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Mailbag: Need For Upgrade At WR? Ignoring Positions Of Depth?

FRED LONDONMORRISTOWN, NJ
Although, Terrance Williams had a career game in the final week of the season, it doesn't appear that it has had any effect on the perceived need to upgrade the position.  Is it more a question of Williams' consistency rather than his ability in light of the fact that his potential has been highly touted since he came to the team?

Bryan: I am going to take the approach that Williams' game against the Redskins will be one of those moments where we look back and say that was a turning point for him. His routes were outstanding, he worked hard every snap and he attacked the football. I thought he did a much better job of handling the situation with Dez Bryant being out than he did earlier in the season. As much as I would like to see this club add Laquon Treadwell, Michael Thomas or Will Fuller I am willing to bet that we see a different Terrance Williams next season.

David:I think it's absolutely fair to point toward consistency – go look at his game logs. Only a few times in his career has Terrance Williams put together two or three good games in a row. He has also completely disappeared for long stretches in each of the past two seasons. Obviously he's got the excuse of bad quarterback play this past year. But for me, the bottom line is that he's been a good player – but not so good that he can't be upgraded.

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BRIAN CERENTANOLINCOLN, IL
I might be asking the obvious but, I'll ask anyway. Does the policy of drafting the best player available come with an unspoken caveat of 'unless we don't need him'? There's too much talent in the first three, maybe four, rounds (and too many needs) to be adding players that would only be adding depth (e.g. OL).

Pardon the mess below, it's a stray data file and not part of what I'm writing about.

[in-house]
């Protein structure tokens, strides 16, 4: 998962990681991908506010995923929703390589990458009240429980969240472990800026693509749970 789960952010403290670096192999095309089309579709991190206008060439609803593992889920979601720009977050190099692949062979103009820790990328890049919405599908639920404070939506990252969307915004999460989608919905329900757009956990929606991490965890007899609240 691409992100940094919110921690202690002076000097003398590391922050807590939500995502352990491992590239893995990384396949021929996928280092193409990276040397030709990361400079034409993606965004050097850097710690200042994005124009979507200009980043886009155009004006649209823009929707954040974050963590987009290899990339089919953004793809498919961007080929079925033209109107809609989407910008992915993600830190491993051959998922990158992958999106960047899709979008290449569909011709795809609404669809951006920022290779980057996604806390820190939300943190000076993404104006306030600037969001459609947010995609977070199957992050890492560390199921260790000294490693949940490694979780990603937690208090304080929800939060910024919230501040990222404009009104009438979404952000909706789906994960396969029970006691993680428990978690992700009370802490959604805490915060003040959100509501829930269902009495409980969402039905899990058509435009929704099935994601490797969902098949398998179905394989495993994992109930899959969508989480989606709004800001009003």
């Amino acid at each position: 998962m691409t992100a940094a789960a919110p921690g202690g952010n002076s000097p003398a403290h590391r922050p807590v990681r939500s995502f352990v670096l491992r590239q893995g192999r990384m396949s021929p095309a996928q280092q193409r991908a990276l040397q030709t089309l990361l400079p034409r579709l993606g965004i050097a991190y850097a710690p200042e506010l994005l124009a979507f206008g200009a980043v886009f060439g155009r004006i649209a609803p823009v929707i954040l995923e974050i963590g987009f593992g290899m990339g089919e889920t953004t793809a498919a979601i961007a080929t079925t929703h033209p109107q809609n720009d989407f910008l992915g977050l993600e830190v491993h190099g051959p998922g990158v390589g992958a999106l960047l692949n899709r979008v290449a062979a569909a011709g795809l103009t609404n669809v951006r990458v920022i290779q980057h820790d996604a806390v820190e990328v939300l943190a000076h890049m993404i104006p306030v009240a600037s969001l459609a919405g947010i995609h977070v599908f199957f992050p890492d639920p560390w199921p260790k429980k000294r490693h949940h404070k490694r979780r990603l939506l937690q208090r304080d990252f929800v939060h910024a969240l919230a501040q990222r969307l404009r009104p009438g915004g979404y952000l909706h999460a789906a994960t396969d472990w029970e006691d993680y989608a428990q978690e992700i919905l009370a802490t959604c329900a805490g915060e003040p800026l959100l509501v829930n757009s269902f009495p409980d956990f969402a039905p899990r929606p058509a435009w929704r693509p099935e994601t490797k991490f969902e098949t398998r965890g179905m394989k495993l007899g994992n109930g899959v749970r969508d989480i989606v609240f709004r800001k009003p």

Bryan: My old boss in Green Bay, Ron Wolf use to say if you think you are set at a position go ahead and add another player to the group. You owe it to yourself to set your board up in a way to take the best player in every round. Where you get in trouble is if you window dress your board. As you draft there are two things you are trying to accomplish – get the best player and eliminate your mistakes. When you start to jump players on your board even one time – you are setting yourself up for failures down the road. Put players where you are comfortable taking them regardless of the position.  

David:I think in some extreme circumstances, you might see that strategy come into play – but not for the most part. Injuries define the way this league plays out – as Cowboys fans are no doubt aware after 2015. Depth shouldn't stop you from addressing a position if you truly think that's your best play. If a guy as talented as Laremy Tunsil falls to Dallas at No. 4, they'd have to be crazy not to consider him – even if he does play a position of strength.

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